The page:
In a proceeding pursuant to CPLR article 78 to review a determination of the New York City Department of Education dated November 20, 2007, terminating the petitioner's employment as a probationary librarian, the petitioner appeals from (1) a judgment of the Supreme Court, Kings County (Schneier, J.), dated June 27, 2008, which denied the petition and dismissed the proceeding, (2) an order of the same court dated December 3, 2008, which denied her motion, denominated as one for leave to renew and reargue, but which was, in effect, for leave to reargue, and (3) an order of the same court dated April 29, 2009, which denied her motion to vacate the judgment pursuant to CPLR 5015(a)(3).
Published by New York State Law Reporting Bureau pursuant to Judiciary Law § 431.
This opinion is uncorrected and subject to revision before publication in the Official Reports.
REINALDO E. RIVERA, J.P., ANITA R. FLORIO, HOWARD MILLERand LEONARD B. AUSTIN, JJ.
ORDERED that the appeal from the order dated December 3, 2008, is dismissed; and it is further,
ORDERED that the judgment and the order dated April 29, 2009, are affirmed; and it is further,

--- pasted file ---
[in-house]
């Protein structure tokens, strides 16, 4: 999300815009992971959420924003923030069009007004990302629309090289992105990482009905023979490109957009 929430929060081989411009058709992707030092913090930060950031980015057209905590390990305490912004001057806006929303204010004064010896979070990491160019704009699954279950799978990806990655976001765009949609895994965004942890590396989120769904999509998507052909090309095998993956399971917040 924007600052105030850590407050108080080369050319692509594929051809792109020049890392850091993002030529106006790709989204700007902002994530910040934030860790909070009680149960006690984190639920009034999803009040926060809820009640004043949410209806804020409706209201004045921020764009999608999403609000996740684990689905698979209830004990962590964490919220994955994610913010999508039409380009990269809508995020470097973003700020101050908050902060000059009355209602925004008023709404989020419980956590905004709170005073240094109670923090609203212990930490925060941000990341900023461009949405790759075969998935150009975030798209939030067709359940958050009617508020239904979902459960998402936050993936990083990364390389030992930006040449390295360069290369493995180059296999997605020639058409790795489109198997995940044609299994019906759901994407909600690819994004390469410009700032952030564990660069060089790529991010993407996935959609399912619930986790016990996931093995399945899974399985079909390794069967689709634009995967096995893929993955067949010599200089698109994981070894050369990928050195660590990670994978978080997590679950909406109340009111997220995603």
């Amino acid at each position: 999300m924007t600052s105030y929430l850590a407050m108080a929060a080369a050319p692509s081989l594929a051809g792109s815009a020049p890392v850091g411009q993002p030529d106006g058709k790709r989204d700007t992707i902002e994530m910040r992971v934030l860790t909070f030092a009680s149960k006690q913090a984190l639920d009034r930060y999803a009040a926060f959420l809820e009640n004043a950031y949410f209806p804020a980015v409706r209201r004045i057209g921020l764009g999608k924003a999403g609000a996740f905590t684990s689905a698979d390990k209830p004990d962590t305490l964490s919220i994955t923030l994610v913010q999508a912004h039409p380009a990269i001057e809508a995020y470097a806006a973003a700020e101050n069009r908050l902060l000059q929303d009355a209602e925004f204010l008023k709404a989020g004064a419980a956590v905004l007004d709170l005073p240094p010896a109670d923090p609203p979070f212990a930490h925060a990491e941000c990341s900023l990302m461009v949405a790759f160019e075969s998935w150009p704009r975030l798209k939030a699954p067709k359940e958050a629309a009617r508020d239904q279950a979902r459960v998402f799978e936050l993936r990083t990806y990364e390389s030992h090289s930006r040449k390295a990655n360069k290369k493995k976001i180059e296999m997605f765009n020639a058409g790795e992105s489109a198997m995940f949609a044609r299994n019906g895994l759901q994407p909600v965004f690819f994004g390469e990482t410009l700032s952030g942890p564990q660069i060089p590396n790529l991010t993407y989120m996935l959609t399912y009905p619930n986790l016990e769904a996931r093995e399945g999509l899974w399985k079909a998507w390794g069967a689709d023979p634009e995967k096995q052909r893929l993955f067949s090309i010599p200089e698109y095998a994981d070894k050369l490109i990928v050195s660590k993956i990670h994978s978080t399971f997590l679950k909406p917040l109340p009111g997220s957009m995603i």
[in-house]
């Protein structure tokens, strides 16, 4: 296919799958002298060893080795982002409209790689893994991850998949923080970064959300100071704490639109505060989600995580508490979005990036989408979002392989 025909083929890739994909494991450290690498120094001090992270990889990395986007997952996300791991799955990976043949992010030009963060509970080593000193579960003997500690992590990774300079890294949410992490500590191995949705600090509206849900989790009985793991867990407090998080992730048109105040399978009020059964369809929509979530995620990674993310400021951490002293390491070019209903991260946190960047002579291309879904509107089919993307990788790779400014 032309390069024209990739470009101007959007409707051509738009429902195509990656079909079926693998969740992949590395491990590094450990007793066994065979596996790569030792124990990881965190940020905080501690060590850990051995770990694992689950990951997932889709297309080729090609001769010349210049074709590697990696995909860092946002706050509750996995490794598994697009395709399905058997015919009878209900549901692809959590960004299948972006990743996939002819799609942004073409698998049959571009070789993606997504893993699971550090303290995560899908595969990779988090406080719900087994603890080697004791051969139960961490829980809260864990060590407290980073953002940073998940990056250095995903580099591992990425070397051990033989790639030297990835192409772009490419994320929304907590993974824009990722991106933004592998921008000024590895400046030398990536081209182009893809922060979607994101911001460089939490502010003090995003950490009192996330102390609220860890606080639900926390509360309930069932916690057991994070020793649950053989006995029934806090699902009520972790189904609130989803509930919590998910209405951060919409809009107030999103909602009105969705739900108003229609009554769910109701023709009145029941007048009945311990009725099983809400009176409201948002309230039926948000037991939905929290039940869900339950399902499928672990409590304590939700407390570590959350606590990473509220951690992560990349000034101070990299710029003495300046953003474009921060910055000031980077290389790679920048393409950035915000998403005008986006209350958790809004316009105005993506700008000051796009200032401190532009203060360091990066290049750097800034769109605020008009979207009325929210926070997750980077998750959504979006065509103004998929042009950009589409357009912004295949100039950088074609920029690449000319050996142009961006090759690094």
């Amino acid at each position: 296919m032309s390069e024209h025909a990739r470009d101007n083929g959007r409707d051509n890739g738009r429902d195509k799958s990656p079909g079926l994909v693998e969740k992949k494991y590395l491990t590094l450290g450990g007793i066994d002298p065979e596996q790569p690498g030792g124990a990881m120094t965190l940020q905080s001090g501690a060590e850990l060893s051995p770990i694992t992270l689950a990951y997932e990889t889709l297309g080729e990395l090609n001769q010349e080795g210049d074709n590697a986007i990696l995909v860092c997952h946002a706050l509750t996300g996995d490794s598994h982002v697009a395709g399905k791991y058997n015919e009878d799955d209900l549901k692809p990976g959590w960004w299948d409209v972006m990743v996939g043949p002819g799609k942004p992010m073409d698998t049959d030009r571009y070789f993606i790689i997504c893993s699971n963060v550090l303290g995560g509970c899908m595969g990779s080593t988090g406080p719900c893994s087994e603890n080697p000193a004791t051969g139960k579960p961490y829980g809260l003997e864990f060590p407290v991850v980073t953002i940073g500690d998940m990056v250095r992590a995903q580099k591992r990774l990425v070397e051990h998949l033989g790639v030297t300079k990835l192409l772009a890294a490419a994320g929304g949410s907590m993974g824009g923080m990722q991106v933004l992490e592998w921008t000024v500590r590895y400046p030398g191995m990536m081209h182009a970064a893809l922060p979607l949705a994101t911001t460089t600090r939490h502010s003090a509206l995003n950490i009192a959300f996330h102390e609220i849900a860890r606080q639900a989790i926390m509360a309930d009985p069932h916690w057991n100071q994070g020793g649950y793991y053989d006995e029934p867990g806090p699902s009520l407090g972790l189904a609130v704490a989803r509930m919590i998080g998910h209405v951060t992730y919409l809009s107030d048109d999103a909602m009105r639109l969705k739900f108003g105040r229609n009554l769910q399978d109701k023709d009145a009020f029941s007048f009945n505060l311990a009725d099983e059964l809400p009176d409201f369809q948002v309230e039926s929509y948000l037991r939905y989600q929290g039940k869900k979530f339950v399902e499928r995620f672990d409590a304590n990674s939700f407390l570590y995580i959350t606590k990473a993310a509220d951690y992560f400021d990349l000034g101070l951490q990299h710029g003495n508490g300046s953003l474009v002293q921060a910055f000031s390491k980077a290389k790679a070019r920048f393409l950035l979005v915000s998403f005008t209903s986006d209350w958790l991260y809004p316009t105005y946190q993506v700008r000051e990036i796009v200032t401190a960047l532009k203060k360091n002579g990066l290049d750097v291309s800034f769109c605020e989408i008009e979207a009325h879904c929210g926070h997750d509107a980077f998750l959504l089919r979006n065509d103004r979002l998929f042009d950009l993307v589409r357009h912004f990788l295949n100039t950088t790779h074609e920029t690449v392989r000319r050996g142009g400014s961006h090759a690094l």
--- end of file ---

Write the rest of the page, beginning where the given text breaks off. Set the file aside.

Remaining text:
ORDERED that one bill of costs is awarded to the respondent.
A probationary employee may be discharged without a hearing and without a statement of reasons in the absence of a demonstration that the termination was in bad faith, for a constitutionally impermissible or an illegal purpose, or in violation of statutory or decisional law (see Matter of Swinton v Safir, 93 NY2d 758, 762-763; Matter of York v McGuire, 63 NY2d 760, 761; Matter of Sztabnik v City of New York, 31 AD3d 456; Matter of Rivera v Dept. of Educ., 25 AD3d 559; Matter of Rossetti-Boerner v Hampton Bays Union Free School District, 1 AD3d 367). Here, the petitioner failed to carry her burden of presenting competent proof that her termination was in bad faith, for illegal reasons, or in violation of statutory or decisional law (see Matter of Johnson v Katz, 68 NY2d 649, 650; Matter of Rivera v Dept. of Educ., 25 AD3d 559; Matter of Barry v City of New York, 21 AD3d 551; Matter of Santoro v County of Suffolk, 20 AD3d 429, 430). Thus, the Supreme Court properly denied the petition and dismissed the proceeding.
The petitioner's motion, denominated as one for leave to renew and reargue, was not based upon new facts (see CPLR 2221[e], ). Therefore, the motion was, in effect, a motion for leave to reargue (see CPLR 2221[d]), the denial of which is not appealable (see Frazzetta v P.C. Celano Constr., 54 AD3d 806, 807; Trahan v Galea, 48 AD3d 791, 792).
The petitioner failed to meet her burden of demonstrating that the judgment was procured as a result of fraud, misrepresentation, or other improper conduct on the part of the respondent. Accordingly, the Supreme Court properly denied the petitioner's motion to vacate the judgment (see CPLR 5015[a]; Calzati v Kaufman Astoria Studios, 279 AD2d 443; cf. Thakur v Thakur, 49 AD3d 861, 862).
RIVERA, J.P., FLORIO, MILLER and AUSTIN, JJ., concur.
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